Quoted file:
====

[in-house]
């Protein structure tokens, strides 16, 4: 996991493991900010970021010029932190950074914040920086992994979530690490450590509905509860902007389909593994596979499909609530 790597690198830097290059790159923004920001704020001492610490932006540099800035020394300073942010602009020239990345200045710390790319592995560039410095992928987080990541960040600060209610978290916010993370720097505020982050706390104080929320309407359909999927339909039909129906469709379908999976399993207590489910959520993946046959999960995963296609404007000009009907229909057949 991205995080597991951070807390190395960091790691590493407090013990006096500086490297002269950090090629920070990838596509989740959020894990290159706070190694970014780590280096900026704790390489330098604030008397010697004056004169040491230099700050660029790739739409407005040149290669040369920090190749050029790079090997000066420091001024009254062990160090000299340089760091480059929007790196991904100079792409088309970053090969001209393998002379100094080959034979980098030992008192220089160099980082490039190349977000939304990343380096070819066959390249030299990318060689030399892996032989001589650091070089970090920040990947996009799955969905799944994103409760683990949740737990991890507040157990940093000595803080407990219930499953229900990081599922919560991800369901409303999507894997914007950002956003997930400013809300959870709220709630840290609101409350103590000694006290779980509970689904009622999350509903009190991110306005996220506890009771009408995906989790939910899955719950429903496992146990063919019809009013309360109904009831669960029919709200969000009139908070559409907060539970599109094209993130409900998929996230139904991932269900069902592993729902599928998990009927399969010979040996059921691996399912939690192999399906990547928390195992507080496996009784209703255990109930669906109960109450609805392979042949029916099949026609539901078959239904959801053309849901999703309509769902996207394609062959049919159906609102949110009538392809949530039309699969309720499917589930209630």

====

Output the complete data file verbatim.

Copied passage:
[in-house]
């Protein structure tokens, strides 16, 4: 996991493991900010970021010029932190950074914040920086992994979530690490450590509905509860902007389909593994596979499909609530 790597690198830097290059790159923004920001704020001492610490932006540099800035020394300073942010602009020239990345200045710390790319592995560039410095992928987080990541960040600060209610978290916010993370720097505020982050706390104080929320309407359909999927339909039909129906469709379908999976399993207590489910959520993946046959999960995963296609404007000009009907229909057949 991205995080597991951070807390190395960091790691590493407090013990006096500086490297002269950090090629920070990838596509989740959020894990290159706070190694970014780590280096900026704790390489330098604030008397010697004056004169040491230099700050660029790739739409407005040149290669040369920090190749050029790079090997000066420091001024009254062990160090000299340089760091480059929007790196991904100079792409088309970053090969001209393998002379100094080959034979980098030992008192220089160099980082490039190349977000939304990343380096070819066959390249030299990318060689030399892996032989001589650091070089970090920040990947996009799955969905799944994103409760683990949740737990991890507040157990940093000595803080407990219930499953229900990081599922919560991800369901409303999507894997914007950002956003997930400013809300959870709220709630840290609101409350103590000694006290779980509970689904009622999350509903009190991110306005996220506890009771009408995906989790939910899955719950429903496992146990063919019809009013309360109904009831669960029919709200969000009139908070559409907060539970599109094209993130409900998929996230139904991932269900069902592993729902599928998990009927399969010979040996059921691996399912939690192999399906990547928390195992507080496996009784209703255990109930669906109960109450609805392979042949029916099949026609539901078959239904959801053309849901999703309509769902996207394609062959049919159906609102949110009538392809949530039309699969309720499917589930209630």